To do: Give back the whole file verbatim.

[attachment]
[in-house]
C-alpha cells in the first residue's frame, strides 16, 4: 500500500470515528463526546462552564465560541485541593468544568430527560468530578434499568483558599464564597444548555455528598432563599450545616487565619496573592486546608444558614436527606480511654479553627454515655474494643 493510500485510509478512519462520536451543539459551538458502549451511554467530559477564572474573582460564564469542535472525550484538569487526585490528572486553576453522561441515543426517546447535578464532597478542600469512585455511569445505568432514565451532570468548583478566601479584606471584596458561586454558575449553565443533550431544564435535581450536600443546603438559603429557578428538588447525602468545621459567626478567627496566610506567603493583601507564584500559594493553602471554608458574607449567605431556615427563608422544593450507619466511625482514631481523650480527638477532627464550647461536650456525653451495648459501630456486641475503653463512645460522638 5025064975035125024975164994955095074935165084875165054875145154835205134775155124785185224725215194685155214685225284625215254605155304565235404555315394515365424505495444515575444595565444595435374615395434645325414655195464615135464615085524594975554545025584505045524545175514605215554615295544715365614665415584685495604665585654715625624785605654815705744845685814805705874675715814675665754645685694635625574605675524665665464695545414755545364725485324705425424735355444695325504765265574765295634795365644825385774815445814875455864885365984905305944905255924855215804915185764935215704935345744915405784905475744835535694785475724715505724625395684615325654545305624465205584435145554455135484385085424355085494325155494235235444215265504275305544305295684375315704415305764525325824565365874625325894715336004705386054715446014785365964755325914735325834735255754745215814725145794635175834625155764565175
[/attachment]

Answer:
[in-house]
C-alpha cells in the first residue's frame, strides 16, 4: 500500500470515528463526546462552564465560541485541593468544568430527560468530578434499568483558599464564597444548555455528598432563599450545616487565619496573592486546608444558614436527606480511654479553627454515655474494643 493510500485510509478512519462520536451543539459551538458502549451511554467530559477564572474573582460564564469542535472525550484538569487526585490528572486553576453522561441515543426517546447535578464532597478542600469512585455511569445505568432514565451532570468548583478566601479584606471584596458561586454558575449553565443533550431544564435535581450536600443546603438559603429557578428538588447525602468545621459567626478567627496566610506567603493583601507564584500559594493553602471554608458574607449567605431556615427563608422544593450507619466511625482514631481523650480527638477532627464550647461536650456525653451495648459501630456486641475503653463512645460522638 5025064975035125024975164994955095074935165084875165054875145154835205134775155124785185224725215194685155214685225284625215254605155304565235404555315394515365424505495444515575444595565444595435374615395434645325414655195464615135464615085524594975554545025584505045524545175514605215554615295544715365614665415584685495604665585654715625624785605654815705744845685814805705874675715814675665754645685694635625574605675524665665464695545414755545364725485324705425424735355444695325504765265574765295634795365644825385774815445814875455864885365984905305944905255924855215804915185764935215704935345744915405784905475744835535694785475724715505724625395684615325654545305624465205584435145554455135484385085424355085494325155494235235444215265504275305544305295684375315704415305764525325824565365874625325894715336004705386054715446014785365964755325914735325834735255754745215814725145794635175834625155764565175